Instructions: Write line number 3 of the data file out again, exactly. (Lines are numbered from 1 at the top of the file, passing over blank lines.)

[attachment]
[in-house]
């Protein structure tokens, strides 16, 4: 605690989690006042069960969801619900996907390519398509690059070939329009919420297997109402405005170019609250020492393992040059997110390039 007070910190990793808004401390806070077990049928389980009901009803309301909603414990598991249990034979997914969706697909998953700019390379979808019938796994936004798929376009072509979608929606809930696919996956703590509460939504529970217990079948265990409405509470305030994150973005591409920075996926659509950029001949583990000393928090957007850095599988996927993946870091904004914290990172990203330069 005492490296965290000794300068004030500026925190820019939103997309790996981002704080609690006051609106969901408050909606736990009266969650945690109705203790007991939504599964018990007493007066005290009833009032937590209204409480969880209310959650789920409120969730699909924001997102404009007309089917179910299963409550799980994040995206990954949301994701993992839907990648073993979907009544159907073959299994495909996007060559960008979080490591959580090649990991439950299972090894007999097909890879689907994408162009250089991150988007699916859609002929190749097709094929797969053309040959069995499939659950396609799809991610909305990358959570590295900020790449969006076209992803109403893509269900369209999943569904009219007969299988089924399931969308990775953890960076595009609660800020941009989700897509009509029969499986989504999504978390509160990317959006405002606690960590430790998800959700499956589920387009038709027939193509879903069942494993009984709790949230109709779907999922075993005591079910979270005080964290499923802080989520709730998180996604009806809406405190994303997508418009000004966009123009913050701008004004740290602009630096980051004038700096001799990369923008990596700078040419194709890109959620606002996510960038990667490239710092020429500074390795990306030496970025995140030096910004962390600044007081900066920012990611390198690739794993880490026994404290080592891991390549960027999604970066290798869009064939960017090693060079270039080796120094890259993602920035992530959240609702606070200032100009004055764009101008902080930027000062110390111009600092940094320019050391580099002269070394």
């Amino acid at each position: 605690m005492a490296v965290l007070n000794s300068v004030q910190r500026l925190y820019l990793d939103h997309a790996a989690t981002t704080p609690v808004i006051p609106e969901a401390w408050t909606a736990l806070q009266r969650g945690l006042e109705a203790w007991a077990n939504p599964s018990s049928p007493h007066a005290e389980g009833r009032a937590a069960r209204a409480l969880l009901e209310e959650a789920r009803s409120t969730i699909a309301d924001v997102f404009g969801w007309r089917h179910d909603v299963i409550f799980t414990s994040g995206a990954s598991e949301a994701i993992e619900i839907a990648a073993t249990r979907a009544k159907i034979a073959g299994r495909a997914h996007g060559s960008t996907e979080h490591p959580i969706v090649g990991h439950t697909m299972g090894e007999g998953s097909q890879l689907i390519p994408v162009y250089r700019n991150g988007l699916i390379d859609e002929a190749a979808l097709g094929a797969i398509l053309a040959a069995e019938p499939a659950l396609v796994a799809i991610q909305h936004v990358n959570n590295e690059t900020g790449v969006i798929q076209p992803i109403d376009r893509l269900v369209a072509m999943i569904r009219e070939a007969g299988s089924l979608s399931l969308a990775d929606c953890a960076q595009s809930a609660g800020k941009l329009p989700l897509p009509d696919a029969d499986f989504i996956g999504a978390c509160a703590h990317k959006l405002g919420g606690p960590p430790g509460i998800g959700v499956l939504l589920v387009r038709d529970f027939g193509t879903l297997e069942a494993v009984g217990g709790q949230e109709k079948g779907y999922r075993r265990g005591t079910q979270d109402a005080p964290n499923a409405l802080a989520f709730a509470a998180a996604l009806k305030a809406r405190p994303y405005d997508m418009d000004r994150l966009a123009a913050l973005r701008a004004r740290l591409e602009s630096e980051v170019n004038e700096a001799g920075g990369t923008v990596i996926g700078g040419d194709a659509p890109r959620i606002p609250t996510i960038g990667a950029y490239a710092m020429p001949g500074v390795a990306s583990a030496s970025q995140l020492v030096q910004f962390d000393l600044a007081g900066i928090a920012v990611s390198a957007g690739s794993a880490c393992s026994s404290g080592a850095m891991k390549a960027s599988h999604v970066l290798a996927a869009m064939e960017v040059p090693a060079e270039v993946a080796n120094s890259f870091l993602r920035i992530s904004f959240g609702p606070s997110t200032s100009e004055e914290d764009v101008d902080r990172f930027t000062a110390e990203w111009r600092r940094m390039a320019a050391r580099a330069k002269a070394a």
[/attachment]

């Amino acid at each position: 605690m005492a490296v965290l007070n000794s300068v004030q910190r500026l925190y820019l990793d939103h997309a790996a989690t981002t704080p609690v808004i006051p609106e969901a401390w408050t909606a736990l806070q009266r969650g945690l006042e109705a203790w007991a077990n939504p599964s018990s049928p007493h007066a005290e389980g009833r009032a937590a069960r209204a409480l969880l009901e209310e959650a789920r009803s409120t969730i699909a309301d924001v997102f404009g969801w007309r089917h179910d909603v299963i409550f799980t414990s994040g995206a990954s598991e949301a994701i993992e619900i839907a990648a073993t249990r979907a009544k159907i034979a073959g299994r495909a997914h996007g060559s960008t996907e979080h490591p959580i969706v090649g990991h439950t697909m299972g090894e007999g998953s097909q890879l689907i390519p994408v162009y250089r700019n991150g988007l699916i390379d859609e002929a190749a979808l097709g094929a797969i398509l053309a040959a069995e019938p499939a659950l396609v796994a799809i991610q909305h936004v990358n959570n590295e690059t900020g790449v969006i798929q076209p992803i109403d376009r893509l269900v369209a072509m999943i569904r009219e070939a007969g299988s089924l979608s399931l969308a990775d929606c953890a960076q595009s809930a609660g800020k941009l329009p989700l897509p009509d696919a029969d499986f989504i996956g999504a978390c509160a703590h990317k959006l405002g919420g606690p960590p430790g509460i998800g959700v499956l939504l589920v387009r038709d529970f027939g193509t879903l297997e069942a494993v009984g217990g709790q949230e109709k079948g779907y999922r075993r265990g005591t079910q979270d109402a005080p964290n499923a409405l802080a989520f709730a509470a998180a996604l009806k305030a809406r405190p994303y405005d997508m418009d000004r994150l966009a123009a913050l973005r701008a004004r740290l591409e602009s630096e980051v170019n004038e700096a001799g920075g990369t923008v990596i996926g700078g040419d194709a659509p890109r959620i606002p609250t996510i960038g990667a950029y490239a710092m020429p001949g500074v390795a990306s583990a030496s970025q995140l020492v030096q910004f962390d000393l600044a007081g900066i928090a920012v990611s390198a957007g690739s794993a880490c393992s026994s404290g080592a850095m891991k390549a960027s599988h999604v970066l290798a996927a869009m064939e960017v040059p090693a060079e270039v993946a080796n120094s890259f870091l993602r920035i992530s904004f959240g609702p606070s997110t200032s100009e004055e914290d764009v101008d902080r990172f930027t000062a110390e990203w111009r600092r940094m390039a320019a050391r580099a330069k002269a070394a």